On diversity on the bench, Mark Vavala, executive director of the Delaware State Bar Association, told the story of how a personal vendetta has resulted in pressure to increase diversity within the state’s judiciary. Vavala said anger over a Court of Chancery decision led a billionaire entrepreneur to found the Citizens for a Pro-Business Delaware, an organization that has launched a campaign against the Chancery Court for its lack of diversity.
The high-profile controversy has driven recent efforts to diversify the court, though “the general feeling is that there is a lot of work to do, especially within our bar,” said Vavala, a retired Superior Court of Delaware commissioner. He also described difficulties recruiting non-white judicial applicants in Delaware because rising demand for diverse talent has presented qualified candidates, both in state and in neighboring jurisdictions, with a wealth of opportunities that provide more generous compensation than Chancery Court positions.
“Attorneys of color go elsewhere,” Vavala said. “It’s not hard to look right up I-95 and go work in Philadelphia for three times the salary. It’s not enticing to be a judge in Delaware.”
Vavala said that Delaware Bar President Kathleen M. Miller, in conjunction with the state’s chief justice, lobbied the National Center for State Courts to have Delaware designated for a flagship program to develop diversity in the legal system through recruitment and retention. “I don’t think it’s an overt kind of racism that keeps someone from staying in Delaware,” Vavala said, “but I think there’s always, in my mind, something that doesn’t support people of color, and that’s what needs to be improved.”
The Delaware Bar also developed programs intended to create a more hospitable environment, including a new clerkship opportunity for diverse law students in bankruptcy and federal courts. “We’re now seeing people coming in,” Vavala said. “We need to create an environment that keeps them there.”
Attendees of the Mid-Atlantic Bar Conference explore the International Spy Museum in Washington, D.C.
Office Reentry & Vaccine Mandates
Following a brief recess, the conversation turned to state bar vaccine mandates. T. Andrew Brown, president of the New York State Bar Association, described the deliberative and bureaucratic processes that led his bar to implement a vaccine mandate. He said that the intensity of the COVID-19 pandemic helped empower the bar to act decisively on the issue.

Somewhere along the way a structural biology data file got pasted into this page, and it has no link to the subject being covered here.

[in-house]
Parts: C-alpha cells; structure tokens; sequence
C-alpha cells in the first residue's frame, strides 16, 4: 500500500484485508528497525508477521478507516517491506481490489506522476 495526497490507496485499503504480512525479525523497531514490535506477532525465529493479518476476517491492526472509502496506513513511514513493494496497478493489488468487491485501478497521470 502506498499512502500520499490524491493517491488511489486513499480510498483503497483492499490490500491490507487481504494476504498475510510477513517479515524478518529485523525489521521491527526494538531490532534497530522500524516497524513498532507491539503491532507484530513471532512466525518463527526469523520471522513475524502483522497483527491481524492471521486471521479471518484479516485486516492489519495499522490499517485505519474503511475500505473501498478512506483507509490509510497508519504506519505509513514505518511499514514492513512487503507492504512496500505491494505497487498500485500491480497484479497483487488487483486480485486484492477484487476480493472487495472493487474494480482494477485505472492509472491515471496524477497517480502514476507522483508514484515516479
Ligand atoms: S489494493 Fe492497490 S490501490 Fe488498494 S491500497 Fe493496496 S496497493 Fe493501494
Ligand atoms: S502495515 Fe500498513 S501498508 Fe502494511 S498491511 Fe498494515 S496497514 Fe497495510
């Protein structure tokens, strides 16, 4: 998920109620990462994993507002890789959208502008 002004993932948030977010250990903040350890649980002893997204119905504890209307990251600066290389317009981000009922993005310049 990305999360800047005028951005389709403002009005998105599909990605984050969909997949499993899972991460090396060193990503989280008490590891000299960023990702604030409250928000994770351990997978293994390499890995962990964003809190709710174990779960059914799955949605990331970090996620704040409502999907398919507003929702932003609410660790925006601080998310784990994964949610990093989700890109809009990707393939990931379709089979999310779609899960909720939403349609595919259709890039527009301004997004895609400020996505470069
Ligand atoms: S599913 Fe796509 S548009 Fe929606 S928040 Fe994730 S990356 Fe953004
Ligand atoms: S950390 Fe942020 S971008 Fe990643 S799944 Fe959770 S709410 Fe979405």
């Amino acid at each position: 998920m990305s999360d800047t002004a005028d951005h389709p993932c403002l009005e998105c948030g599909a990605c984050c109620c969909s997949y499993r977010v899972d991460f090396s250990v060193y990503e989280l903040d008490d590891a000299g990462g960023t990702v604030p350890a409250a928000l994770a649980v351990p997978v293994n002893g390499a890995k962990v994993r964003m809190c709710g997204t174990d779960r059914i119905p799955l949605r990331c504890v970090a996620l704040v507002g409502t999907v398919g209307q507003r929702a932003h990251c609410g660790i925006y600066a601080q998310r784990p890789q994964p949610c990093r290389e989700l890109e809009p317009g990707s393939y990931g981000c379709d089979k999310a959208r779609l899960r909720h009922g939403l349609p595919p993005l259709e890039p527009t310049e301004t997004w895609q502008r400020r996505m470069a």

“New York was at the epicenter, and for a long time all the nightly news featured New York and all the problems,” he said. “I think if you have that as your backdrop, it’s a lot easier for people to accept things. It would be an odd occurrence to talk to someone in New York who does not have a family member, or a coworker, or someone very close to them in some way [who] is not with us anymore.”
The discussion then transitioned to hybrid programming and office reentry, topics generating greater disagreement among bar leaders than elsewhere. Angela C. Scheck, executive director of the New Jersey State Bar Association, says her bar has implemented a complete return to the office unmasked, resisting pressure among staff to offer hybrid options and rejecting a phased reentry.
The New York State Bar Association took the same route, with Brown citing factors such as productivity and staff morale under hybrid systems for its decision to go back to in-person operations. Initial discussions around phased reentry were met with resistance, Brown said.
Spagnoletti, on the other hand, defended the D.C. Bar’s decision on a phased return to the office and potential hybrid work models by saying that the organization has not experienced performance or morale issues since going virtual in March 2020. He also pointed to the District’s mask mandate and uncertainty surrounding the Delta variant as justifications for the Bar’s decision to proceed with caution.
Like the D.C. Bar, the Pennsylvania Bar Association has opted for a soft office reopening that has been pushed back on account of the Delta variant. Executive Director Barry M. Simpson, who joined the conference remotely, said his state has seen an exponential increase in COVID-19 cases and a certain percentage of its population remains unvaccinated.